New Delhi has moved its decade-long search for a next-generation combat aircraft to the final stage, and kept faith with Dassault. Closing the deal could transform Europe's fighter sector
India's prized medium multi-role combat aircraft (MMRCA) deal is there for France to lose, with its Dassault Rafale bid having smoked the rival Eurofighter Typhoon on one critical factor: price.
A European victory - potentially worth $20 billion - had been assured last April, when New Delhi rejected four other bidders. Reports since then had pegged the Rafale and Typhoon as running neck-and-neck, but all that changed on 31 January, when the former was confirmed as the lowest-cost compliant bidder for the 126-aircraft buy.
Questions remain as to the role played by the French government in ensuring that the Rafale International team could outbid its four-nation competitor and edge closer to securing its first export sale of the "omnirole" type. In an election year, this was a battle President Nicolas Sarkozy was determined to win. Equally, the Eurofighter consortium's third competitive defeat in little over a month will prompt further scrutiny of the Typhoon's prospects on the international stage.
The MMRCA contest has previously been described as a "must-win" opportunity, but while production of the Eurofighter is safe only until 2017 on current orders, further business is expected. Likewise, earlier contender Saab will also continue building its Gripen for some time yet, following its recent selection by Switzerland. That means all three European fighters will remain in production for several more years.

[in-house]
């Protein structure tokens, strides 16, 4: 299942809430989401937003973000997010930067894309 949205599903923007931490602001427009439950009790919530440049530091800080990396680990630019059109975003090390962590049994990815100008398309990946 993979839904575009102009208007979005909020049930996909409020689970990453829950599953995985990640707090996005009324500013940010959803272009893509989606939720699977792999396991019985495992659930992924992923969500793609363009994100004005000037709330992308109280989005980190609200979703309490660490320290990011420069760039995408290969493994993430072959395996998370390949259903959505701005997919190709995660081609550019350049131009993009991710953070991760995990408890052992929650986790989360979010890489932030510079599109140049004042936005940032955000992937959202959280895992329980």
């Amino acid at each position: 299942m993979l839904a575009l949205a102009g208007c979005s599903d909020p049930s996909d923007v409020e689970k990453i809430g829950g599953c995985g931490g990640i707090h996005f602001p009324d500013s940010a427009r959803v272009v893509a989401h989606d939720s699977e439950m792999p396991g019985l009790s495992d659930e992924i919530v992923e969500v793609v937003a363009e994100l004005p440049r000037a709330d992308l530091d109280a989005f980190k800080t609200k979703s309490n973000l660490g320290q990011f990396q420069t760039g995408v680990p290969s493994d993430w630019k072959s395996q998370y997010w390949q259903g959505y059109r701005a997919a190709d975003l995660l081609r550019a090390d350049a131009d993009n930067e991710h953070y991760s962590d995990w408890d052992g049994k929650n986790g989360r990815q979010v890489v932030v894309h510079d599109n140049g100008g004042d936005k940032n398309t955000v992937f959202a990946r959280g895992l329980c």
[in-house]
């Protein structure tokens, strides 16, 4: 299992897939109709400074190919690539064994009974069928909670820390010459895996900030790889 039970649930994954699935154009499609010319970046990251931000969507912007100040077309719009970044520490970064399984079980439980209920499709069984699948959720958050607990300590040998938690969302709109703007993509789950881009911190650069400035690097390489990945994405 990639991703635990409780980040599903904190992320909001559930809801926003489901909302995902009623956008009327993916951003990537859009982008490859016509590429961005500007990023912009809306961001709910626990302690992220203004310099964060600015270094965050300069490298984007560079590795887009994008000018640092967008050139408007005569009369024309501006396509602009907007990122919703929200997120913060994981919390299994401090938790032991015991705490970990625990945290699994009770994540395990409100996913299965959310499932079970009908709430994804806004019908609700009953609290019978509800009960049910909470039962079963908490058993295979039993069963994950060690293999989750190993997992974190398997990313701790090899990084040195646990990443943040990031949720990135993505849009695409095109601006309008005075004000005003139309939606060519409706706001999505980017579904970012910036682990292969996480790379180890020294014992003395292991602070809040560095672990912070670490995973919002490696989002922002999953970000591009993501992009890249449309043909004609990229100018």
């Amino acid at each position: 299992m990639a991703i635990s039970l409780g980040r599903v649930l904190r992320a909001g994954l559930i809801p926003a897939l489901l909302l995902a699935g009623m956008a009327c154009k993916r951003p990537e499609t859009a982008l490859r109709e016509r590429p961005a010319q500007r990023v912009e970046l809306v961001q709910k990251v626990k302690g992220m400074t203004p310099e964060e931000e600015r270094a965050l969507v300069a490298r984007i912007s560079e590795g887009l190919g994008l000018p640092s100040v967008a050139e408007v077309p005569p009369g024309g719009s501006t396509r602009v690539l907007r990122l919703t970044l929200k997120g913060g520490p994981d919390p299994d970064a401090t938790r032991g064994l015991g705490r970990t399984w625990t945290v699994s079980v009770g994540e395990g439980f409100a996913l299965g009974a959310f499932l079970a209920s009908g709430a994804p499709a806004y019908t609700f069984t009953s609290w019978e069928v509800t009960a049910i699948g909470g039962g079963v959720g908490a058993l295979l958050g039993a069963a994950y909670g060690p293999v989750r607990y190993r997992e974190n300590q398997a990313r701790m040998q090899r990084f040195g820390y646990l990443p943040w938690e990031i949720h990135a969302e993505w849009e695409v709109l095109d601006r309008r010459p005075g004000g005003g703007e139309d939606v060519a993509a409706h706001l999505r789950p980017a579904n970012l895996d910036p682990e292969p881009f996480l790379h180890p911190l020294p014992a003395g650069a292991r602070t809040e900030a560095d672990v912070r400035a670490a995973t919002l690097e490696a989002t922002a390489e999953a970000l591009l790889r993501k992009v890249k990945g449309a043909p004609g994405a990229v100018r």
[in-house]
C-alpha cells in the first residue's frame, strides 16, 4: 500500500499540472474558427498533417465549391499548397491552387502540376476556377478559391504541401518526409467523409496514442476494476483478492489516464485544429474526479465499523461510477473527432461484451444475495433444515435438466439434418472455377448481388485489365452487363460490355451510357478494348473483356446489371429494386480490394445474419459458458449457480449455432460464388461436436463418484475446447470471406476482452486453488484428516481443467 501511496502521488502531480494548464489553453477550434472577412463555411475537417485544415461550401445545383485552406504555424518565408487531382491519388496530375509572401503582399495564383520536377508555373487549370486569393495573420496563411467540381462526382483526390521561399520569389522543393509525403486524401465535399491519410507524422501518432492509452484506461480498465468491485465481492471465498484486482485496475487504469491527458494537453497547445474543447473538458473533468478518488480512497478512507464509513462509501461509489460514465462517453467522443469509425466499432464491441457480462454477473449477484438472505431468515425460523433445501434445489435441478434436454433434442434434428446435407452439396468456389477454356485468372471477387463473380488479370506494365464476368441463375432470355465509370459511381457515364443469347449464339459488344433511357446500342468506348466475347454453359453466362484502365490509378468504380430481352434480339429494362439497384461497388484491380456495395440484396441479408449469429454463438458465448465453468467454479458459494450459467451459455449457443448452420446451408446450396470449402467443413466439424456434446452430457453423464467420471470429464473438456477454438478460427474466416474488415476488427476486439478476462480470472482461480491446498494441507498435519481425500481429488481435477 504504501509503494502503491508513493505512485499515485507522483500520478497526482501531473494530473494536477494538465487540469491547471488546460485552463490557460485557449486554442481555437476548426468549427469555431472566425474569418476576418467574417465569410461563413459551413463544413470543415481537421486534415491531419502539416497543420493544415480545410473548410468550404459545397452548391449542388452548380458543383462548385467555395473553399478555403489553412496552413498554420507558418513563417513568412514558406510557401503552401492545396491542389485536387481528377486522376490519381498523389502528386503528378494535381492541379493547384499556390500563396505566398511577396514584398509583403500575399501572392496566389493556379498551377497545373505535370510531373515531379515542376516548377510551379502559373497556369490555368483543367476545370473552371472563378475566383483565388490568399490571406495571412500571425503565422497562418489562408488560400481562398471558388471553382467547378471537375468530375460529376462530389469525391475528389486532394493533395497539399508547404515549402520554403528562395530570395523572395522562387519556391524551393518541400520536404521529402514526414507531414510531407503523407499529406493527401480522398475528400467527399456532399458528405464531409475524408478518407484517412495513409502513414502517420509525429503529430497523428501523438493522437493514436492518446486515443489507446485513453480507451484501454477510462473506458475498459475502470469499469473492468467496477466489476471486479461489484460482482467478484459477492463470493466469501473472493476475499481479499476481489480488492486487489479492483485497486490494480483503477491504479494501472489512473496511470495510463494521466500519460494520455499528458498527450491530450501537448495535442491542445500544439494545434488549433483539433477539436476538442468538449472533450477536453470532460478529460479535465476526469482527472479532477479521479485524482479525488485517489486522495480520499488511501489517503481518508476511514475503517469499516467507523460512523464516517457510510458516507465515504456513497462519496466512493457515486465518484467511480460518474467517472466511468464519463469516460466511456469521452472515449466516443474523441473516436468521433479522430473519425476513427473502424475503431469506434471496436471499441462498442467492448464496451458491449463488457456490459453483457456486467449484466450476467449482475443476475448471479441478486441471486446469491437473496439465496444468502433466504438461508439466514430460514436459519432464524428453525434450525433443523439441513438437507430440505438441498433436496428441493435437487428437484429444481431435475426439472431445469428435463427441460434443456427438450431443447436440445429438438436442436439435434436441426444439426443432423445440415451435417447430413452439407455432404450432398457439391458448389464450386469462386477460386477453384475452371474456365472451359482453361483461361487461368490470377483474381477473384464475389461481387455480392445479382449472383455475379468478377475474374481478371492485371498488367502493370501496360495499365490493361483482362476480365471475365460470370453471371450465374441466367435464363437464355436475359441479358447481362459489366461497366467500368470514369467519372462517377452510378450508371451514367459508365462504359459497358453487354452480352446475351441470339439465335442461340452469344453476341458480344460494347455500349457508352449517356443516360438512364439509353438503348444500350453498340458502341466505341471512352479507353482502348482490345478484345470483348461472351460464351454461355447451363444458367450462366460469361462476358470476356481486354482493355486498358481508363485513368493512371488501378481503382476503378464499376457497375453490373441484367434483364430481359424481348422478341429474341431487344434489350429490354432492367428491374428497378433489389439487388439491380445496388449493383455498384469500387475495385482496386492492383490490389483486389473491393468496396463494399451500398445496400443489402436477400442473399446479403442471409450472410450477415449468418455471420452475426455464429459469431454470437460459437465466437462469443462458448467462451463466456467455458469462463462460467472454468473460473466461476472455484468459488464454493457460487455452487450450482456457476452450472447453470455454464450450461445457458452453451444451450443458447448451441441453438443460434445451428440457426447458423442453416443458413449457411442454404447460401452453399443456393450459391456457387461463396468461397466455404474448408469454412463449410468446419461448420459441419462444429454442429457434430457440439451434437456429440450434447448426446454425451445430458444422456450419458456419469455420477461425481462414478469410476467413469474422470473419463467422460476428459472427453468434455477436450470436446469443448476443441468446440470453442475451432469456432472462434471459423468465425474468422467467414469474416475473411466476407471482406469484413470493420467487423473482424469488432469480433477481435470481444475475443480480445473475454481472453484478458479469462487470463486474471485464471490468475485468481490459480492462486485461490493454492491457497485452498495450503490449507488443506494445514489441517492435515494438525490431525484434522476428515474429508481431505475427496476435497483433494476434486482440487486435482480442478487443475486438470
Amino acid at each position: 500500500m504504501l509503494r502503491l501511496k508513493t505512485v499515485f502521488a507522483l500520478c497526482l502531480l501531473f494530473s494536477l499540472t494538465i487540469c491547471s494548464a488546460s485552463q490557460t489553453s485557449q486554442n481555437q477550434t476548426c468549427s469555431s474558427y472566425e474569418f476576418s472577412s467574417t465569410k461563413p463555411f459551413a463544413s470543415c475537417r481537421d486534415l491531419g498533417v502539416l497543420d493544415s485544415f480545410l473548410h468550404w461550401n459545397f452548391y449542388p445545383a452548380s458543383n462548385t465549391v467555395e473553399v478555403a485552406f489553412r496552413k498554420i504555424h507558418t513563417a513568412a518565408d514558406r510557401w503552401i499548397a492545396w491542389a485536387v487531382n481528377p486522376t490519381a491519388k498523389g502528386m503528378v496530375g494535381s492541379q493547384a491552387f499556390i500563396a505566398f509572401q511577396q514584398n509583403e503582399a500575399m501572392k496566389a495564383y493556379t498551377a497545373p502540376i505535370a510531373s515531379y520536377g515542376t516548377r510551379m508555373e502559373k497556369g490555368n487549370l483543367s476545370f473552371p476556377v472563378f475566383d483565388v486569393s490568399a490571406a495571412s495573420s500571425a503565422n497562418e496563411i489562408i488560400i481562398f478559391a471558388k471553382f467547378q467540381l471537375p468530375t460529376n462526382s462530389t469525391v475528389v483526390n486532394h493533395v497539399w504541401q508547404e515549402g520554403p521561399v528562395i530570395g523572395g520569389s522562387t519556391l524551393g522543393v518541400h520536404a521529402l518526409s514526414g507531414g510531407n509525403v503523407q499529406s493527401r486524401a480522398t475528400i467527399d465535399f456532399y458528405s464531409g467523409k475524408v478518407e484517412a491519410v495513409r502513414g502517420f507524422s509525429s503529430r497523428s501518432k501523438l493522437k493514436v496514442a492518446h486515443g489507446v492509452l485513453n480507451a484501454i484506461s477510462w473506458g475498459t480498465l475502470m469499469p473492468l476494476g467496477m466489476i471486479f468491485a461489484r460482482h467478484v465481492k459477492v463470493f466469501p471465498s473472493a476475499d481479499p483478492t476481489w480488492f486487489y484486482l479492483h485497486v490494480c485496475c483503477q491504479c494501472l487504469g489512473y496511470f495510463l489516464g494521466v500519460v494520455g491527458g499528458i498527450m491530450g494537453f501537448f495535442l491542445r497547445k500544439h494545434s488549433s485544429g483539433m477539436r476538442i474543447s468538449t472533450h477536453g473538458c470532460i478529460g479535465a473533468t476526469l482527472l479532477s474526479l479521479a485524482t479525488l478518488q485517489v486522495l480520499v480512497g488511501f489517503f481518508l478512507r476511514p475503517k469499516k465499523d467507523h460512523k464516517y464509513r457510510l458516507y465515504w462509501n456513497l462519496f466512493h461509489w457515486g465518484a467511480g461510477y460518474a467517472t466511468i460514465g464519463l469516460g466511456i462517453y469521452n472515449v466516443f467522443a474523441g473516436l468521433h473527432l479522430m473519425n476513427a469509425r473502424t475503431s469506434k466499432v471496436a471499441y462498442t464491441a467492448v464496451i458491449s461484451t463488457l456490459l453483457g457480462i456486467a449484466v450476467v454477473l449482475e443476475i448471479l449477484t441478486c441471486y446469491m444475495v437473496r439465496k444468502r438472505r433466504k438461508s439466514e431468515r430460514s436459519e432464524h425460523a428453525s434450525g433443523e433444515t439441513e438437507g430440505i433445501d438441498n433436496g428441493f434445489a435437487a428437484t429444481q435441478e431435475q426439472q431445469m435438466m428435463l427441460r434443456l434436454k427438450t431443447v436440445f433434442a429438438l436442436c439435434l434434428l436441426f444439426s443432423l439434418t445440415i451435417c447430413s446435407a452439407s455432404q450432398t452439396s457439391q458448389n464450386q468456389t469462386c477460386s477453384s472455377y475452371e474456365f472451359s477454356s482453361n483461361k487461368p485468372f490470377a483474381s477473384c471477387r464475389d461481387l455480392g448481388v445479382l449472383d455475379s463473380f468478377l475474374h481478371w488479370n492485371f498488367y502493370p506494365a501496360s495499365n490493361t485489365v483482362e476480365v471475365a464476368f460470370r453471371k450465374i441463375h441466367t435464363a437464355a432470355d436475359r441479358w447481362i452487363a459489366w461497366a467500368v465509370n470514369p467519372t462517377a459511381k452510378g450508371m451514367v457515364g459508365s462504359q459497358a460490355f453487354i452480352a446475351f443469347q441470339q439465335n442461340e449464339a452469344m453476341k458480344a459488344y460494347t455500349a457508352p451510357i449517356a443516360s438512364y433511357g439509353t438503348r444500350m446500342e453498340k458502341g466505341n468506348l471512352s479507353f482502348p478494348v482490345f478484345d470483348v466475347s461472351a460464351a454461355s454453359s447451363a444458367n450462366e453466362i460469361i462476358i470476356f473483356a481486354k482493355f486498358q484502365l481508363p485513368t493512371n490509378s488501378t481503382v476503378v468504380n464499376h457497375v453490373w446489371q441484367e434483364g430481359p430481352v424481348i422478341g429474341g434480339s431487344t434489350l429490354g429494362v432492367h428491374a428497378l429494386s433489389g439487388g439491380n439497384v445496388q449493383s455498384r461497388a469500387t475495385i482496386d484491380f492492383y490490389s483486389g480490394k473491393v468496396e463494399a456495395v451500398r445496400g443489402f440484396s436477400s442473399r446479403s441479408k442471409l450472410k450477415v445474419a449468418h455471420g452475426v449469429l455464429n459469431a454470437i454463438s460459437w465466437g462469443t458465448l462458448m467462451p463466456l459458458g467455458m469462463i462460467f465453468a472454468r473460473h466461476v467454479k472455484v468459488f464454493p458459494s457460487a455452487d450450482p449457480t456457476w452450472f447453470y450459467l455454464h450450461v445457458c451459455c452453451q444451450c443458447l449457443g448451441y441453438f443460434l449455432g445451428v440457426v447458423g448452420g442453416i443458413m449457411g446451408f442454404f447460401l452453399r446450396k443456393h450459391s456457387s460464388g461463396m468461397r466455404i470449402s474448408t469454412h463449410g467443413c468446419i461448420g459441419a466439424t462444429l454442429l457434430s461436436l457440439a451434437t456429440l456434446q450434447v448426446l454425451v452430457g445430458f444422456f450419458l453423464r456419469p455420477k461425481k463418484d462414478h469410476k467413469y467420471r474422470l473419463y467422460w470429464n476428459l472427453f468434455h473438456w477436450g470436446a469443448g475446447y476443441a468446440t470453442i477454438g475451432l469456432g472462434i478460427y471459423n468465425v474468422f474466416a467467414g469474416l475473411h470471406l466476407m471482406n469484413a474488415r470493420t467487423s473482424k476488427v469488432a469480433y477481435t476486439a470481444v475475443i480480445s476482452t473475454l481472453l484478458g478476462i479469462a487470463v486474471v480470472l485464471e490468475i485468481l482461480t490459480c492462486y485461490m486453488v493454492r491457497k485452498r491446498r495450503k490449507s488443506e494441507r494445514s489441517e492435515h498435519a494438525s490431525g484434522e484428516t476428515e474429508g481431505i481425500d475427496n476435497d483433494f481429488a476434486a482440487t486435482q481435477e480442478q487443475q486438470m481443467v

Boeing will do fine with its F-15 and Super Hornet lines, while Lockheed Martin will make do with potentially building more than 3,000 F-35s for the USA and its allies. Russia will also remain in the game with more RSK MiG-29, Sukhoi Su-30 and PAK-FA sales. Put simply, the global fighter sector will fly on.
What has really changed with the Indian decision is the dynamic in the fierce rivalry between the Rafale and Typhoon. Eurofighter's past dismissal of its peer as a sales flop will be turned on its head if Dassault clears negotiations with India. The deal would see it soar past the Typhoon's current export total of 87 aircraft for Austria and Saudi Arabia. With the possibility of also closing near-deals with Brazil and the United Arab Emirates, the French upstart could begin to draw on the nation's past global success with its Mirage line.
Cynics will point to Dassault's failure in converting past selections to contracts as offering hope yet for Eurofighter. But they should also consider its recent major Mirage 2000 upgrade deal with New Delhi, with whom the company has decades of business experience.
(This article appeared as the main leader in the 7 February issue of Flight International)